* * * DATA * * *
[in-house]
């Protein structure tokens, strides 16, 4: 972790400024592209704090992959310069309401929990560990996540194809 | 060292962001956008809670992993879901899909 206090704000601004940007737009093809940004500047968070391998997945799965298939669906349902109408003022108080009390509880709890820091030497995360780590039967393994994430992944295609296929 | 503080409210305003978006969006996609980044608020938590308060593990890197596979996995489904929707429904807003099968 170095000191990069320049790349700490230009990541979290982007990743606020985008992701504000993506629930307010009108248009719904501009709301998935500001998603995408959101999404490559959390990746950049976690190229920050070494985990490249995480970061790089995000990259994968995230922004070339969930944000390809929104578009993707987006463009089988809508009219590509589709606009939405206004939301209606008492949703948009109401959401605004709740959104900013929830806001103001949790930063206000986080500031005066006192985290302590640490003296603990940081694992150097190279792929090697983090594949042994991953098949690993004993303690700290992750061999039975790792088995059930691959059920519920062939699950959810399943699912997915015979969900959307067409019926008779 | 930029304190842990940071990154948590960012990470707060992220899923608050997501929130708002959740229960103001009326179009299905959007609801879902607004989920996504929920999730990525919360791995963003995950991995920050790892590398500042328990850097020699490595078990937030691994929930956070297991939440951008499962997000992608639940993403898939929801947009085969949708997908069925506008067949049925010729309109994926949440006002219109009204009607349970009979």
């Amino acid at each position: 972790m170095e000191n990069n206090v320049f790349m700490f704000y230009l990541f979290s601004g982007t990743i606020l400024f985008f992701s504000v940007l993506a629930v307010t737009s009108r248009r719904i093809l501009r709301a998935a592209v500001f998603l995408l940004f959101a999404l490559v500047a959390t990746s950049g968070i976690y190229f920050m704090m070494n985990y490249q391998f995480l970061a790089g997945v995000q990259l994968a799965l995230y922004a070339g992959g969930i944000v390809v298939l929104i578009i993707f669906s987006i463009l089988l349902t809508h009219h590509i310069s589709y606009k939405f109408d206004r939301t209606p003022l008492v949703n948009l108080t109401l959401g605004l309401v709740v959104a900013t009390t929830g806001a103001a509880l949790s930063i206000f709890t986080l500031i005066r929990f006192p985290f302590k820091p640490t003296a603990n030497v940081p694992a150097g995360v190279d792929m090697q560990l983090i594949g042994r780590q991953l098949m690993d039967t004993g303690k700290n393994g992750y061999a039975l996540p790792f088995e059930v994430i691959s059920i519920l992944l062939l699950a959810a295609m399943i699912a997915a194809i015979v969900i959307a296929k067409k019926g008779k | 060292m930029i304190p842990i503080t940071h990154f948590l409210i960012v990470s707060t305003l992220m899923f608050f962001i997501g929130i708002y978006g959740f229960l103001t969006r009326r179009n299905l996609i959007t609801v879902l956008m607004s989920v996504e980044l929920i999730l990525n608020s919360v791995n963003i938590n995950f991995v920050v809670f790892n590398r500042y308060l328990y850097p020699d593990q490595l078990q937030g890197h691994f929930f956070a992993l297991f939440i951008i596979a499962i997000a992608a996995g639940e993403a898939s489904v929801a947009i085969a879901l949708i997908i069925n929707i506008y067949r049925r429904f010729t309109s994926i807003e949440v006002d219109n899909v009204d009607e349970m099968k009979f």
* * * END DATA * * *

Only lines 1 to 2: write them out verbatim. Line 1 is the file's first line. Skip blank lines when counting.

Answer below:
[in-house]
């Protein structure tokens, strides 16, 4: 972790400024592209704090992959310069309401929990560990996540194809 | 060292962001956008809670992993879901899909 206090704000601004940007737009093809940004500047968070391998997945799965298939669906349902109408003022108080009390509880709890820091030497995360780590039967393994994430992944295609296929 | 503080409210305003978006969006996609980044608020938590308060593990890197596979996995489904929707429904807003099968 170095000191990069320049790349700490230009990541979290982007990743606020985008992701504000993506629930307010009108248009719904501009709301998935500001998603995408959101999404490559959390990746950049976690190229920050070494985990490249995480970061790089995000990259994968995230922004070339969930944000390809929104578009993707987006463009089988809508009219590509589709606009939405206004939301209606008492949703948009109401959401605004709740959104900013929830806001103001949790930063206000986080500031005066006192985290302590640490003296603990940081694992150097190279792929090697983090594949042994991953098949690993004993303690700290992750061999039975790792088995059930691959059920519920062939699950959810399943699912997915015979969900959307067409019926008779 | 930029304190842990940071990154948590960012990470707060992220899923608050997501929130708002959740229960103001009326179009299905959007609801879902607004989920996504929920999730990525919360791995963003995950991995920050790892590398500042328990850097020699490595078990937030691994929930956070297991939440951008499962997000992608639940993403898939929801947009085969949708997908069925506008067949049925010729309109994926949440006002219109009204009607349970009979």